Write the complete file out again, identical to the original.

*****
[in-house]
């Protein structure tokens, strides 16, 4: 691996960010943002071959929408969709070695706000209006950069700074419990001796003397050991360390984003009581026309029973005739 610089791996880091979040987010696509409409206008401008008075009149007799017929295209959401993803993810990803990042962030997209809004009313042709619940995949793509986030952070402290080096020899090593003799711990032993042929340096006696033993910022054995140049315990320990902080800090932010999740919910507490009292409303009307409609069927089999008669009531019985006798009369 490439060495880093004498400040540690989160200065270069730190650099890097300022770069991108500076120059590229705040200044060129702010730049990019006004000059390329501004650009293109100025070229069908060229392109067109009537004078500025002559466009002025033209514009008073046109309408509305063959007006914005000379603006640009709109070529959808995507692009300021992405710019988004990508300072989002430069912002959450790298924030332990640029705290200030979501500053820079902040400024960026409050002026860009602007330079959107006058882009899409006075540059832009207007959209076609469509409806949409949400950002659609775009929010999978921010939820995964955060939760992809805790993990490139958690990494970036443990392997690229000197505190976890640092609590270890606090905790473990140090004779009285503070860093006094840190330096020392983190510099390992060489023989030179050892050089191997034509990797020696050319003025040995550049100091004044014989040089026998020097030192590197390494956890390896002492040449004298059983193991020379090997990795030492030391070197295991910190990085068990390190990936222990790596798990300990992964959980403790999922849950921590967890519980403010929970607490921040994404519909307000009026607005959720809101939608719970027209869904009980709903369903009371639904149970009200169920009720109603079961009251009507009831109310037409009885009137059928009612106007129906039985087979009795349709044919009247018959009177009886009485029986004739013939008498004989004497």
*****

[in-house]
């Protein structure tokens, strides 16, 4: 691996960010943002071959929408969709070695706000209006950069700074419990001796003397050991360390984003009581026309029973005739 610089791996880091979040987010696509409409206008401008008075009149007799017929295209959401993803993810990803990042962030997209809004009313042709619940995949793509986030952070402290080096020899090593003799711990032993042929340096006696033993910022054995140049315990320990902080800090932010999740919910507490009292409303009307409609069927089999008669009531019985006798009369 490439060495880093004498400040540690989160200065270069730190650099890097300022770069991108500076120059590229705040200044060129702010730049990019006004000059390329501004650009293109100025070229069908060229392109067109009537004078500025002559466009002025033209514009008073046109309408509305063959007006914005000379603006640009709109070529959808995507692009300021992405710019988004990508300072989002430069912002959450790298924030332990640029705290200030979501500053820079902040400024960026409050002026860009602007330079959107006058882009899409006075540059832009207007959209076609469509409806949409949400950002659609775009929010999978921010939820995964955060939760992809805790993990490139958690990494970036443990392997690229000197505190976890640092609590270890606090905790473990140090004779009285503070860093006094840190330096020392983190510099390992060489023989030179050892050089191997034509990797020696050319003025040995550049100091004044014989040089026998020097030192590197390494956890390896002492040449004298059983193991020379090997990795030492030391070197295991910190990085068990390190990936222990790596798990300990992964959980403790999922849950921590967890519980403010929970607490921040994404519909307000009026607005959720809101939608719970027209869904009980709903369903009371639904149970009200169920009720109603079961009251009507009831109310037409009885009137059928009612106007129906039985087979009795349709044919009247018959009177009886009485029986004739013939008498004989004497």